When we’re motivated, no challenge seems insurmountable. In fact, work becomes almost effortless, and hours can go by without us even realizing it.
Wouldn’t it be great if you could take a pill and wake up each day with that recognizable spring in your step, ready to tackle the day with the best of your energy and ability?
Well, short of actually taking a ‘smart drug’ that purports to elevate your drive, you could engineer your work and circumstances to get the most of yourself.
Behavioral psychologists have long argued that motivation is a case of carrots and sticks.
We do things to move towards rewards and move away from pain, or so they tell us.
And when I reflect on those moments when my own motivation is soaring, it’s typically because one of the following carrots or sticks is present.
A clear and meaningful purpose underpins the work. It has to be something that is not just meaningful, but meaningful to me.
For example, earlier this year I embarked on a fitness challenge that saw me work out for 40 minutes every four hours for 48 hours — that’s 13 workouts in two days. I did it to raise money for myeloma research — a form of blood cancer that claimed my dad’s life.
There was both purpose and meaning, and not once did I think about skipping a workout. I ended up raising over $2,000 for the cause (and burned over 5,000 calories).\
There is nothing more morale-sapping than long feedback loops, where the connection between an action and a result is so distant that the connection itself becomes blurred.
When I’m working on something, I’ll be much more motivated to do it when:
For example, if I’m asked to submit a proposal for a 6-figure engagement, and I know that I’m a 50% chance of winning the work, and I’ll learn the outcome of this process within a few days, then I’ll be super-motivated to work on said proposal.
Similarly, when we’re working towards a goal, if we’re constantly reaping positive results along the journey to that goal, we’ll be far more motivated than we otherwise would be if everything we touched turned to sh!t.
Short feedback loops are great — because they teach us something — but positive feedback loops are so much greater when it comes to human motivation.
Okay, so we’re told that ego is the enemy and that we should become more self-aware, for the sake of our relationship with others and ourselves.
And I agree.
But I can’t deny the fact that a decent chunk of my motivation — at least in the past — has come from an innate desire to either prove something to myself, to prove something to others, or to help allay myself of internal suffering.
This might come from a false and deep-seated childhood-driven belief that ‘I am not enough’, but this belief was surely present in some way, shape, or form, on the path to my building a seven-figure business, getting a book deal, or speaking at SXSW.
But beware — when we use ego as a source of motivation, we might pursue things for the wrong reasons, and therefore, do work that a more enlightened and content version of ourselves wouldn't bother with.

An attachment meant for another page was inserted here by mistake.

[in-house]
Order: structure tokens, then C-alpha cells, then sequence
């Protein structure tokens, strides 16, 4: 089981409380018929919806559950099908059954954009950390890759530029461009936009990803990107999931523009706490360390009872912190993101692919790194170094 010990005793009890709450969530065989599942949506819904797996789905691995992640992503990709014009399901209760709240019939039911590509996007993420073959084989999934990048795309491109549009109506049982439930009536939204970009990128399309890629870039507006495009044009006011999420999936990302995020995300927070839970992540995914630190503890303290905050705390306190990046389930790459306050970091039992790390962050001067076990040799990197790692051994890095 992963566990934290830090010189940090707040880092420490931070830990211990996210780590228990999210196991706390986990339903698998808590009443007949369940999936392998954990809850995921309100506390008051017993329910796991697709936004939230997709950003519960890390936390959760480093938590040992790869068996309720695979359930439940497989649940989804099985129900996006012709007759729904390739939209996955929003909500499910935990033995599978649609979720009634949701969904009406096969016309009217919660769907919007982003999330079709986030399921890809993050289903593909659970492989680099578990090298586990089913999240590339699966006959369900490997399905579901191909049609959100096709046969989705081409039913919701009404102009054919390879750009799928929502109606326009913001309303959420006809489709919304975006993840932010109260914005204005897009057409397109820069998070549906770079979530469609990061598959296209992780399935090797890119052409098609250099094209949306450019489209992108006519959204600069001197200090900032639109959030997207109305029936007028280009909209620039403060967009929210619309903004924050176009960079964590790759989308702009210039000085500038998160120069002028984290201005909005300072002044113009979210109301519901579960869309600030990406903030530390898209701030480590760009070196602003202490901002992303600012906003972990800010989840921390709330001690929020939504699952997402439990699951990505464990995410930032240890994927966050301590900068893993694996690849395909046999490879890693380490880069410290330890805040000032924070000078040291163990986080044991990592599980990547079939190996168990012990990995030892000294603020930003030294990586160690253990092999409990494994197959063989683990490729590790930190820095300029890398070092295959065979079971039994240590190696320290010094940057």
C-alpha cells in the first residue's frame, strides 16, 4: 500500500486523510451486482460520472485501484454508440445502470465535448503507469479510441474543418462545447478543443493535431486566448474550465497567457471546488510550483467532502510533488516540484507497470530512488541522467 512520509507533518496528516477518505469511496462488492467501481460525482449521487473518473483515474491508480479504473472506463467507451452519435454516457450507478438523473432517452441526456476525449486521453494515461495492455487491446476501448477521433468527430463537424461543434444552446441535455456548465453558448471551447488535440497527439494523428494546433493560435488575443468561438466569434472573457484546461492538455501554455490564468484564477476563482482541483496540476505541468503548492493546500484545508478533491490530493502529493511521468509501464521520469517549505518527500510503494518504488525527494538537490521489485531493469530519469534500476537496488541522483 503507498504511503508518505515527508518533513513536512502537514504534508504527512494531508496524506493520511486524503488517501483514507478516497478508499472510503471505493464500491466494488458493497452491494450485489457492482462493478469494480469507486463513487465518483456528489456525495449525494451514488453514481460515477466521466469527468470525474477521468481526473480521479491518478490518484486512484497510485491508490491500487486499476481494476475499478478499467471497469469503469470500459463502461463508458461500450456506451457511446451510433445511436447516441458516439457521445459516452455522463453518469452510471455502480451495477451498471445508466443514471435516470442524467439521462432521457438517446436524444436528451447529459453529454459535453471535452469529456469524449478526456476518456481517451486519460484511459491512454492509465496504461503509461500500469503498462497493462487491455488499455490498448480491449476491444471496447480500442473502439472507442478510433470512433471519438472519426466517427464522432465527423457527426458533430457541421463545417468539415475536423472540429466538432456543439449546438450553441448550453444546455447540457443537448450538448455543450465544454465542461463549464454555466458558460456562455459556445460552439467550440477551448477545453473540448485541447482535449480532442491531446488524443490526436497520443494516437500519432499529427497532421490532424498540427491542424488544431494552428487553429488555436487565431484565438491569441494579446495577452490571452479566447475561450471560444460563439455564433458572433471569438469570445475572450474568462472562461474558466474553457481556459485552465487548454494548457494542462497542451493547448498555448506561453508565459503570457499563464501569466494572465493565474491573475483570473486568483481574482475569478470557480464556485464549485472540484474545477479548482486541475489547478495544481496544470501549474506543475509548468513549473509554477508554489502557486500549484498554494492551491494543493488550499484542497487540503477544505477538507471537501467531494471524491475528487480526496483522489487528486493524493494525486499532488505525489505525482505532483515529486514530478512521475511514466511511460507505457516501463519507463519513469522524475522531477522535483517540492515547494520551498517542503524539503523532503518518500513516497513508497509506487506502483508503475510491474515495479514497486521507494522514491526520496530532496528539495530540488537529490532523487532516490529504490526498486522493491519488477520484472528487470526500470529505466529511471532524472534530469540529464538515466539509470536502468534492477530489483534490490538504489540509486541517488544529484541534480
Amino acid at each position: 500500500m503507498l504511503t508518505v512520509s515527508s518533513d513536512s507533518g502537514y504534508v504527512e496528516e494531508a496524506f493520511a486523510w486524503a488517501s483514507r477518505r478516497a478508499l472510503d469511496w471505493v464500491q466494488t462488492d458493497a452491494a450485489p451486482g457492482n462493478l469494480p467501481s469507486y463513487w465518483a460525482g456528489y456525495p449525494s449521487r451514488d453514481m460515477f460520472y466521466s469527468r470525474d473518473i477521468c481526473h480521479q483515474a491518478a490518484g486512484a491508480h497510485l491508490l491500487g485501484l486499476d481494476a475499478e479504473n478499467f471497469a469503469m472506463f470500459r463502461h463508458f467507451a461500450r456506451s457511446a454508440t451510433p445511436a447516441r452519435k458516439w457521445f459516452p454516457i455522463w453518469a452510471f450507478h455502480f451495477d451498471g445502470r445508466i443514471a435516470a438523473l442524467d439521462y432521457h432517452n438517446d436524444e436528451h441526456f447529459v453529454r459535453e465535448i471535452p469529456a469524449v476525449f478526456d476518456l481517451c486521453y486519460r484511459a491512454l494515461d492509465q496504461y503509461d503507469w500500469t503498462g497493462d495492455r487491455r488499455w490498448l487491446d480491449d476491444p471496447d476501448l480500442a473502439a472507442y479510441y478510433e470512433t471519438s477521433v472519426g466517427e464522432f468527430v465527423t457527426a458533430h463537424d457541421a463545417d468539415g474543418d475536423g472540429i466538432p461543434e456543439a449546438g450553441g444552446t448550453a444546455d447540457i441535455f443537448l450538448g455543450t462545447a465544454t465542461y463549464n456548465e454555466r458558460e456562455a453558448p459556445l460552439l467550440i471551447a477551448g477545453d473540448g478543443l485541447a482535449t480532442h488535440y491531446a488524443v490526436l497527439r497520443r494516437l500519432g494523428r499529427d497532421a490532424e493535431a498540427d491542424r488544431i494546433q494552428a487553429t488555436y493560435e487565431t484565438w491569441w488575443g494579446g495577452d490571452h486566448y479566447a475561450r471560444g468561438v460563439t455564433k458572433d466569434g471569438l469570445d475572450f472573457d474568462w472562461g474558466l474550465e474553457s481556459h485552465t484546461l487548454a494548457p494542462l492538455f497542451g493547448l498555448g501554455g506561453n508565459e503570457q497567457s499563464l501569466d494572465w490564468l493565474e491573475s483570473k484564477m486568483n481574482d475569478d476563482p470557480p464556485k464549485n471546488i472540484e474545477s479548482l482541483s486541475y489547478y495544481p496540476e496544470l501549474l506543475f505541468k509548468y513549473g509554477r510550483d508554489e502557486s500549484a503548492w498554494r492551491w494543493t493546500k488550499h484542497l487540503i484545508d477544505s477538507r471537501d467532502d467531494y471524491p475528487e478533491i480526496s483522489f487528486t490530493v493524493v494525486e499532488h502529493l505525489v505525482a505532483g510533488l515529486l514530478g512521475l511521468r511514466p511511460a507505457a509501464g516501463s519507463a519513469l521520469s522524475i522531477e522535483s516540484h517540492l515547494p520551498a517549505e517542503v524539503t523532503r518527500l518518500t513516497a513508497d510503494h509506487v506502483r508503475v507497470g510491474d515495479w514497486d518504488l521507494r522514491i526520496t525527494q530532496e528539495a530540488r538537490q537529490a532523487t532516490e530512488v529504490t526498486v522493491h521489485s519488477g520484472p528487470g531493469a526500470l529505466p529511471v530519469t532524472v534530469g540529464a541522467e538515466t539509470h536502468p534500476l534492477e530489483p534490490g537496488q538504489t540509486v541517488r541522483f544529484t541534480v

Most of us enjoy a challenge. Life gets pretty boring without an occasion to rise to.
But we can quickly become frustrated and demoralized if the challenge is way beyond our capacity to overcome it.
When I’m embarking on a task that I know will be difficult but something within my reach, I’ll become immersed in it.
In fact, the scientific literature on the psychology of the flow state suggests that we’re most likely to enter flow (or ‘deep work’ or ‘the zone’) when the task is about four percent beyond our capabilities.
Anything more than this and we get frustrated. Anything less than this and we get bored.
Remember putting off that high school essay for weeks and weeks, and then smashing it all out the night before it was due?
No? Perhaps you weren’t as irresponsible as me.
But for those of you who do remember such things, this was a clear case of deadlines and high consequences getting us to focus and do our best work.
When there’s no sense of urgency around our work or our carrots and sticks, there’s no real impetus to get started — in fact, it becomes much easier to justify not working.
When we’re anxious, stressed, or depressed, our working memory and attentional resources are impaired.
It becomes very difficult to focus on anything for longer than a few minutes and makes us prone to task switching, over-eating, and doing all sorts of tasks that aren’t cognitively demanding — like going for another walk or doing the laundry.
However, in those moments when my mind is at peace — when I’m reasonably content with how work, my personal relationships, and my experience of life are allgoing, I can sit down and just get stuff done without the background hum of ‘you’re broken’ beating me down.
So if I want to spend more time being motivated, I could do much worse than embarking upon work that:
Having said all of this, motivation is still likely to ebb and flow, to come and go.
What you ought to be doing is cultivating habits and discipline to perform consistently, no matter how you’re feeling.
But that is the subject of another post — this one.
Steve Glaveski is on a mission to unlock your potential to do your best work and live your best life. He is the founder of innovation accelerator, Collective Campus, author of several books, including Employee to Entrepreneur and Time Rich, and productivity contributor for Harvard Business Review. He’s a chronic autodidact and is into everything from 80s metal and high-intensity workouts to attempting to surf and hold a warrior three pose.